News | Radiation Therapy | April 06, 2016

First U.S. Cancer Center Offers Gamma Knife Icon Radiosurgery

New high-precision Icon system makes radiosurgery available for more patients with brain cancer

Roswell Park Cancer Institute, RPCI, Elekta Leksell Gamma Knife Icon, radiosurgery system, brain cancer

April 6, 2016 — Roswell Park Cancer Institute (RPCI) has become the first American cancer center and only the second institution in the United States to implement Elekta’s new Leksell Gamma Knife Icon radiosurgery system. The system expands the range of conditions that can be treated through Gamma Knife radiosurgery and gives more patients an option for cognition-sparing treatment of brain disorders. This new technology means that more patients with brain tumors and metastases will be able to receive this minimally invasive treatment at Roswell Park.

Gamma Knife radiosurgery is a minimally invasive approach for treating many malignant and nonmalignant brain disorders. For patients with certain types of brain tumors or brain metastases, this high-precision radiation therapy, which controls tumors by targeting them with intersecting gamma rays, serves as an effective alternative to neurosurgery or conventional radiation therapy.

One of the main features of this latest version of Elekta’s Leksell Gamma Knife is that it incorporates real-time cone-beam computed tomography (CBCT) imaging right into the device, resulting in improved quality control and precision in treatment delivery. The updated Icon system also allows some patients the option of “frameless” radiosurgery, increasing patient comfort and allowing patients who will require multiple radiosurgery treatments within a short time — including those with multiple brain lesions or some breast, endometrial and lung cancers that have spread or metastasized to the brain — to receive this treatment.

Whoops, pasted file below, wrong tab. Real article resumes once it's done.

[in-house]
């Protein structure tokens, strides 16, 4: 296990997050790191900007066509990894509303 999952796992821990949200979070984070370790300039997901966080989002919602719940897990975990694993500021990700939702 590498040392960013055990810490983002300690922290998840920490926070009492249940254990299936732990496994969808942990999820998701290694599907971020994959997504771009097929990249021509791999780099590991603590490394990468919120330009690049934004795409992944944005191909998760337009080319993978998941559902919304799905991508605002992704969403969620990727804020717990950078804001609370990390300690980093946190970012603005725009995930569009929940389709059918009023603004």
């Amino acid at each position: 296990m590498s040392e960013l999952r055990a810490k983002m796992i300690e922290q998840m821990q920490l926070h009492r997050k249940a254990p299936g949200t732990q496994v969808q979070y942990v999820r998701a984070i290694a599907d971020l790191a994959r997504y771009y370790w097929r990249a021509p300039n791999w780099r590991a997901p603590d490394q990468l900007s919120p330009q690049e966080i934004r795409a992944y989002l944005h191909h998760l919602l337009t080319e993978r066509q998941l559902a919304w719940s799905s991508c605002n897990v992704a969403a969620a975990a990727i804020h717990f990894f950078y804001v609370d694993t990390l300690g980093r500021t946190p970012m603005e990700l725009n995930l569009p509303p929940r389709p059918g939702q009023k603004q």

“The ability to incorporate real-time imaging opens the treatment up to a broader range of patients, including those with tumors close to critical structures such as the optic nerve and to patients who would otherwise get whole brain radiotherapy,” said Dheerendra Prasad, M.D., MCh, FACRO, director of the Gamma Knife Center and professor of neurosurgery and radiation oncology at Roswell Park. “These new functions translate to improved comfort and safety for patients and, in many cases, spare them from cognition-related side effects for years to come.”

More than 60 patients have been safely treated with the new Icon technology at Roswell Park over the last six weeks. Gamma Knife radiosurgery is a potential treatment option for patients with the following conditions:

  • Metastatic brain tumors and lesions arising from primary tumors of the breast, uterus, kidney, colon, skin (melanoma) or other organs;
  • Brain tumors, malignant and benign, smaller than 3.5 cm in diameter, including meningiomas, gliomas (glioblastoma, astrocytoma, oligodendroglioma), craniopharyngiomas and hemangioblastomas;
  • Pituitary adenoma;
  • Trigeminal neuralgia/tic douloureux;
  • Arteriovenous malformation;
  • Acoustic neuroma (vestibular schwannoma); and
  • Essential tremor and other movement disorders.

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